So one of our readers asked us this question the other day: Why is a Guillotine’s blade always angled?
Angled blade slices, rather than chopping. A human neck doesn’t have a super tough skin, but there are tougher bits relative to other bits and the bits are often discrete, meaning if you succeed in cutting one bit, you can chalk it up as job done and move onto the next bit, one at a time.
Imagine you are cutting a tomato. The skin of the fruit is somewhat harder for a knife blade to get through compared to the ‘guts’. Now if you take your knife and press down, your blade will compress the soft ‘guts’ and you will increase the length of blade that encounters the skin. Its like your blade is staying as sharp (or dull) while the skin is getting tougher.
But what if you take your knife and, like the famous guillotine blade, angle it to the direction of force/resistance? You drastically lessen the amount of blade that can come into contact with the skin if it compresses. Its, not perfect of course, but it does the best job of keeping more of the force directed on singular points.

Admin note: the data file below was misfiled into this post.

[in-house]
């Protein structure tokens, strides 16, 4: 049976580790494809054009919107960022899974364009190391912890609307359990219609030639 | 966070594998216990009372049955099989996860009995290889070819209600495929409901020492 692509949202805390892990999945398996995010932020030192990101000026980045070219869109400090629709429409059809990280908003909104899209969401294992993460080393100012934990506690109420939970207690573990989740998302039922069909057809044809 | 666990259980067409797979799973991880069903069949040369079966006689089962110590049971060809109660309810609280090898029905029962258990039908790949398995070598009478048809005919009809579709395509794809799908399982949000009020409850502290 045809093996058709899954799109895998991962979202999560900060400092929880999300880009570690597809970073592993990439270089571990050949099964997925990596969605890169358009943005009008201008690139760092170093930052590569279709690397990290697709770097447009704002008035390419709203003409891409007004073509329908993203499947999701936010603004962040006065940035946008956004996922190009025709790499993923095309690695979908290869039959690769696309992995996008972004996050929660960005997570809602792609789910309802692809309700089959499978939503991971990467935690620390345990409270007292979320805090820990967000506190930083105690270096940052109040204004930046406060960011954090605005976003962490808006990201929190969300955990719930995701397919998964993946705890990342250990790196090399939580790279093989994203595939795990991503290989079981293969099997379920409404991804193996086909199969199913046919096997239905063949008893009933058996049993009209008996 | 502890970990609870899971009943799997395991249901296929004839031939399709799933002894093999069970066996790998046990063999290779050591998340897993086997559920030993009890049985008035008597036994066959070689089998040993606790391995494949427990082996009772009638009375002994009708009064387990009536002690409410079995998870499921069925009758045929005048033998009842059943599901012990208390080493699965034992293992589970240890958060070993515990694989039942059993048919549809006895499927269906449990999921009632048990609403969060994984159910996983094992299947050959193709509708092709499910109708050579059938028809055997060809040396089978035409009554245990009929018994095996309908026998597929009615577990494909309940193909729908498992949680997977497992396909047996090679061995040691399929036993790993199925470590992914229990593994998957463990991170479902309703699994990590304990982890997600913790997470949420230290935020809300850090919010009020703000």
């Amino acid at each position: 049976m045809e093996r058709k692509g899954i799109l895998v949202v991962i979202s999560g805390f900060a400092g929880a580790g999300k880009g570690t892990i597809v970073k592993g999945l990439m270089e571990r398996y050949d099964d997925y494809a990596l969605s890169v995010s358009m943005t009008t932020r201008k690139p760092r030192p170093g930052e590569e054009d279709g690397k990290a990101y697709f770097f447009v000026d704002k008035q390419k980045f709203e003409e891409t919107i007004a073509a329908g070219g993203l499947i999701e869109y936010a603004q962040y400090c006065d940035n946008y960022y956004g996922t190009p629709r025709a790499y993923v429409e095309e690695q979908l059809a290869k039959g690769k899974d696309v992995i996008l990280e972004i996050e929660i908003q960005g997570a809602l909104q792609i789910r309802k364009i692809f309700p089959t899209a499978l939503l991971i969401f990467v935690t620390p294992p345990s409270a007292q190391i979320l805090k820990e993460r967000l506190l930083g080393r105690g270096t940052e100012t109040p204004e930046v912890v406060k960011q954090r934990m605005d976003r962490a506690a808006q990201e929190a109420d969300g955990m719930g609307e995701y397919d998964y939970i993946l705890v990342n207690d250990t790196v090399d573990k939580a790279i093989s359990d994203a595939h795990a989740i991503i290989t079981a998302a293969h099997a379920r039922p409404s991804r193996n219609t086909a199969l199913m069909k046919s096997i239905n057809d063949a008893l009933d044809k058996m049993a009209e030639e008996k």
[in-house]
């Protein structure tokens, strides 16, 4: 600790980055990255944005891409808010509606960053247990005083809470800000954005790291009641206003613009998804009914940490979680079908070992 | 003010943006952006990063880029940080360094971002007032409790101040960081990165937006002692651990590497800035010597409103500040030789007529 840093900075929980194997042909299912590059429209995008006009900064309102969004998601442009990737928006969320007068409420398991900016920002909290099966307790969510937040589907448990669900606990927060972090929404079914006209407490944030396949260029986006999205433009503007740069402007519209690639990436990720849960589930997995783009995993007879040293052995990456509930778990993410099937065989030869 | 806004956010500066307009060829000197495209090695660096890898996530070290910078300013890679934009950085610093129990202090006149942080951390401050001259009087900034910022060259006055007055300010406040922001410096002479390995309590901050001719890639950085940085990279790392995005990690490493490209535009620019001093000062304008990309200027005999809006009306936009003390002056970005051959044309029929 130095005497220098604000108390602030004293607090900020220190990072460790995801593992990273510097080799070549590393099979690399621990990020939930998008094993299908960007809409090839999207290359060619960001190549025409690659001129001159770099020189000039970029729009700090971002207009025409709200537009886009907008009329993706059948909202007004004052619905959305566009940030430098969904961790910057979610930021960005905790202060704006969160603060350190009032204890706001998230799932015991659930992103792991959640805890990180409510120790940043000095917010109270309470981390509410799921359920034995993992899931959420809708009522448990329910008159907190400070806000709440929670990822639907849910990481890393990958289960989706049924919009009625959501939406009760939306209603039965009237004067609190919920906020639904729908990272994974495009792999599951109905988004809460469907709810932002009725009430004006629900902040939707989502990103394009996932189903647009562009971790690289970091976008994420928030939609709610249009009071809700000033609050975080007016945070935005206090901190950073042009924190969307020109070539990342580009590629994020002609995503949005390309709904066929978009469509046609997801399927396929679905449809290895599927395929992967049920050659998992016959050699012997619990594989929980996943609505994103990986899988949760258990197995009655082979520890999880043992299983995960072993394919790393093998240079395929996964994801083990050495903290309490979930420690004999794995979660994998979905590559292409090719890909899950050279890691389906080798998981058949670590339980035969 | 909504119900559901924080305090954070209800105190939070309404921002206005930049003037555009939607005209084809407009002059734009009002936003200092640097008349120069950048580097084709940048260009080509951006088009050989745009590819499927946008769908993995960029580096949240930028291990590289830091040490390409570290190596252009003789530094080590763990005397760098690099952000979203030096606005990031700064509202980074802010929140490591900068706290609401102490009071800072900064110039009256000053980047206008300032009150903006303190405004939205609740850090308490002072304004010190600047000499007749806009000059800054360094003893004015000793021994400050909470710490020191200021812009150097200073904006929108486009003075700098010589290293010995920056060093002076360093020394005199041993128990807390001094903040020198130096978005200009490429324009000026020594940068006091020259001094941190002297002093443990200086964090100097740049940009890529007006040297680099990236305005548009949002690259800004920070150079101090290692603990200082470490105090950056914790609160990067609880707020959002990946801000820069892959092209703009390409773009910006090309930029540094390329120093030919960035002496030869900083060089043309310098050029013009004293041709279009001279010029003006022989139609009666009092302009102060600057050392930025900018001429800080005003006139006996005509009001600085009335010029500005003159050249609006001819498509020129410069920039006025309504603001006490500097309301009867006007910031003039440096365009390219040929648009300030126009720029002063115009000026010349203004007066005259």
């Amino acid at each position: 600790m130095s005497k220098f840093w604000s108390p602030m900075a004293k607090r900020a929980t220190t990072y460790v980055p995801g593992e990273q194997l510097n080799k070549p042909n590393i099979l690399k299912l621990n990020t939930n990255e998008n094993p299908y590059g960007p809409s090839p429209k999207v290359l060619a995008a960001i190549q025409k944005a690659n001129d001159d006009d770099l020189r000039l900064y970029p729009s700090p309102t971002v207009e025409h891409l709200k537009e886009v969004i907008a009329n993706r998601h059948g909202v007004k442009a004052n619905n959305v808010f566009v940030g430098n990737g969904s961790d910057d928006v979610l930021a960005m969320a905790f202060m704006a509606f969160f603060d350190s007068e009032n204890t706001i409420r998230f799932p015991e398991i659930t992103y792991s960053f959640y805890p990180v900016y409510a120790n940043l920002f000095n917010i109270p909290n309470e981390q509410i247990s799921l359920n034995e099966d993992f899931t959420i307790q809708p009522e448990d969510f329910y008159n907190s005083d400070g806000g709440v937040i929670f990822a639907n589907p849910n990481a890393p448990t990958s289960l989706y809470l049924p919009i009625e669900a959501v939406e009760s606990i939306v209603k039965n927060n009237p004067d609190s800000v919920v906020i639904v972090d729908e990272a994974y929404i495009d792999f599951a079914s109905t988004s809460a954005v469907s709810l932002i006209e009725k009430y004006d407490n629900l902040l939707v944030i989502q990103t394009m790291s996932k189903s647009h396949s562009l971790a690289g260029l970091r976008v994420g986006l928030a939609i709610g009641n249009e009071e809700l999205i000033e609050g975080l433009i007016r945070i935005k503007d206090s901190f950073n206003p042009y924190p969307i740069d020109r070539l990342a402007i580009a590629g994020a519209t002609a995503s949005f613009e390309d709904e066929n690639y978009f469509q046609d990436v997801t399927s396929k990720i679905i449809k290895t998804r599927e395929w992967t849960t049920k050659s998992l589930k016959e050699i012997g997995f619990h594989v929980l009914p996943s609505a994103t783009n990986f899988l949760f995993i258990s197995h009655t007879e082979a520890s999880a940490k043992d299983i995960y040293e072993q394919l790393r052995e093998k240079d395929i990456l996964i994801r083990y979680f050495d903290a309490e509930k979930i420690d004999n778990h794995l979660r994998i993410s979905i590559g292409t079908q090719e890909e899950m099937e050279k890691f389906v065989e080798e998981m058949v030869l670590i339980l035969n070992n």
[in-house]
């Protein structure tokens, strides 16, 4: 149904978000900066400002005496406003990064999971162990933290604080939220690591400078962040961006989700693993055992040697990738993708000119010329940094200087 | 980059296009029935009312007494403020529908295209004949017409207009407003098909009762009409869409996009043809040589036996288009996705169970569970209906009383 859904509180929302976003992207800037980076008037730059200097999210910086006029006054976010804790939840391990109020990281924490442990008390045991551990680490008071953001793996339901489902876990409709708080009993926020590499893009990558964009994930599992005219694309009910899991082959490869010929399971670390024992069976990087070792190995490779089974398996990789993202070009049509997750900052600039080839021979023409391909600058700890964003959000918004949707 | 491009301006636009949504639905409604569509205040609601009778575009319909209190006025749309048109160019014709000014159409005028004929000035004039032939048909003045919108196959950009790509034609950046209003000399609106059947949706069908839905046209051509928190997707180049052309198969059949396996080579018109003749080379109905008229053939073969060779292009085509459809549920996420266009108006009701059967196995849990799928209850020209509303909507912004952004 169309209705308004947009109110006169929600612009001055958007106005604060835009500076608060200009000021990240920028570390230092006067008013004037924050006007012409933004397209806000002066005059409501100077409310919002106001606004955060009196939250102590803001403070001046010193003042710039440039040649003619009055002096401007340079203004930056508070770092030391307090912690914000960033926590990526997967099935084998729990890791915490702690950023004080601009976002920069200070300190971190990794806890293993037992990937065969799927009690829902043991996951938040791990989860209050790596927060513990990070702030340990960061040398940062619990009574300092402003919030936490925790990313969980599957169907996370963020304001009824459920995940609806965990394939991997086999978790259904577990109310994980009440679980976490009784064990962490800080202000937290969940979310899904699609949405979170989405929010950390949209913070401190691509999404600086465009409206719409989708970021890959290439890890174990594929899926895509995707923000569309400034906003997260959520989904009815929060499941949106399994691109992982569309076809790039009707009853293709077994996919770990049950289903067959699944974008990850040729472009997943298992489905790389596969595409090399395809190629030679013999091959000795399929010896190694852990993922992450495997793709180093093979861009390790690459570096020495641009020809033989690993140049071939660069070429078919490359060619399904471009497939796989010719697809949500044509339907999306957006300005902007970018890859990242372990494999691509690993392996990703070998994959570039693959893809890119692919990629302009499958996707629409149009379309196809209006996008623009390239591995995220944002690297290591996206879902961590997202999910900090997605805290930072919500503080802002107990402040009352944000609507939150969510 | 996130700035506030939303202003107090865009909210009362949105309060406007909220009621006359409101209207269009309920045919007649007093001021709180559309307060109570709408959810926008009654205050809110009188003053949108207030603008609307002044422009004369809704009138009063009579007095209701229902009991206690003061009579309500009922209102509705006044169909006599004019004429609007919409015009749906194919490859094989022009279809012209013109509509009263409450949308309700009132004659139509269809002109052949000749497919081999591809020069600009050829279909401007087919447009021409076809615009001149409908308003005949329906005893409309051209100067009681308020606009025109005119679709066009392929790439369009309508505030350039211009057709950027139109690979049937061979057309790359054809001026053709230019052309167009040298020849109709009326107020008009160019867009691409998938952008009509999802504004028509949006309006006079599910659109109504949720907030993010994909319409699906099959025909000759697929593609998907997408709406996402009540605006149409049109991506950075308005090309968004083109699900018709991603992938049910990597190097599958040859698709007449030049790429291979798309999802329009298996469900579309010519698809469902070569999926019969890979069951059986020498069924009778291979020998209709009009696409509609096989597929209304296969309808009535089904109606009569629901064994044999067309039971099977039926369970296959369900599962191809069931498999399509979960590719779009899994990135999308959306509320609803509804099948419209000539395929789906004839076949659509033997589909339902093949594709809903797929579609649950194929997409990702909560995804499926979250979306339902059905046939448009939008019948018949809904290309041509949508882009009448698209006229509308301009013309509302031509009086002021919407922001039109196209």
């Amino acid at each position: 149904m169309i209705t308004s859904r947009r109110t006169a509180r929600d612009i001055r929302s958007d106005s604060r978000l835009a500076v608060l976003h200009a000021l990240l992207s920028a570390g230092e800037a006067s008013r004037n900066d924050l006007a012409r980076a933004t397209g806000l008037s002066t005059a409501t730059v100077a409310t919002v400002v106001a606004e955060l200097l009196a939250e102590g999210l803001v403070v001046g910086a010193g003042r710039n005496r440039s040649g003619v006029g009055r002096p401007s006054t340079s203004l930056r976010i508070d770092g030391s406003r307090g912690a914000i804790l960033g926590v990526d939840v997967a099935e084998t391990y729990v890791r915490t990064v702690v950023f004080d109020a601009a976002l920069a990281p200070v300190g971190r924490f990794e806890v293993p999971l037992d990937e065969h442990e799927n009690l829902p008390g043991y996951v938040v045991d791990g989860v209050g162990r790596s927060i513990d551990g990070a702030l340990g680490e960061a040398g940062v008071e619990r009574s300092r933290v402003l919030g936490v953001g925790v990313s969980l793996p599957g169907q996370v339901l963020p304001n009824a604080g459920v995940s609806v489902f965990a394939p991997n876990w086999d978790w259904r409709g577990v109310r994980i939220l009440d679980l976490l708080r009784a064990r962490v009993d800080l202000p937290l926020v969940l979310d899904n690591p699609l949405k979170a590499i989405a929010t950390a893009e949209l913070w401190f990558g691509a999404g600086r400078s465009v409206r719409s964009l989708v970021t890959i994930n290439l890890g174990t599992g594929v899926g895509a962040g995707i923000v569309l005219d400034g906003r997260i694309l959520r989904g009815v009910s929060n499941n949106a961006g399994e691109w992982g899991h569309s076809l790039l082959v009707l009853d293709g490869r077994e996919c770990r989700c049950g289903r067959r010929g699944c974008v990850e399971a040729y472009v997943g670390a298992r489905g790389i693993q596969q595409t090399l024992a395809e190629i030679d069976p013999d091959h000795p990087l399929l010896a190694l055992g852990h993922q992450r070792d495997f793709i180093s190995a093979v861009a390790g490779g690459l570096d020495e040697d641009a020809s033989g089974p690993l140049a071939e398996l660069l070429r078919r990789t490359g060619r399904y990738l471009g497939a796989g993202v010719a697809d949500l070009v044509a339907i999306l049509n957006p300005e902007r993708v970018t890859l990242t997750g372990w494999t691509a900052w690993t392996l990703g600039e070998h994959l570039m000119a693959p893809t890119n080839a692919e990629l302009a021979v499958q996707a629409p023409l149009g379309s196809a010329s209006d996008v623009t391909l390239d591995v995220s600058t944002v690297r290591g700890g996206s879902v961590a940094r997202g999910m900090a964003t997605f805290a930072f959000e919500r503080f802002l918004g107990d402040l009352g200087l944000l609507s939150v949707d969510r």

Why aren’t all blades like this? Well they often are and it is called a “shearing angle”. When you angle the blade you decrease the surface area drastically. And if you are cutting a super-duper sized neck, well then friction starts holding your blade back.
Imagine cheese. Not particularly hard to cut, but if you use a butchers knife it will seem difficult. The cheese “sticks” to the big flat blade holding it back and making your job difficult. This is why cheese cutters are often skinny little pieces of wire. The wire isn’t particularly sharp, it doesn’t have to be. Nor is it very strong, there are no vertebrae in a cheddar wheel. But it has almost no surface area, so it can just slide right through!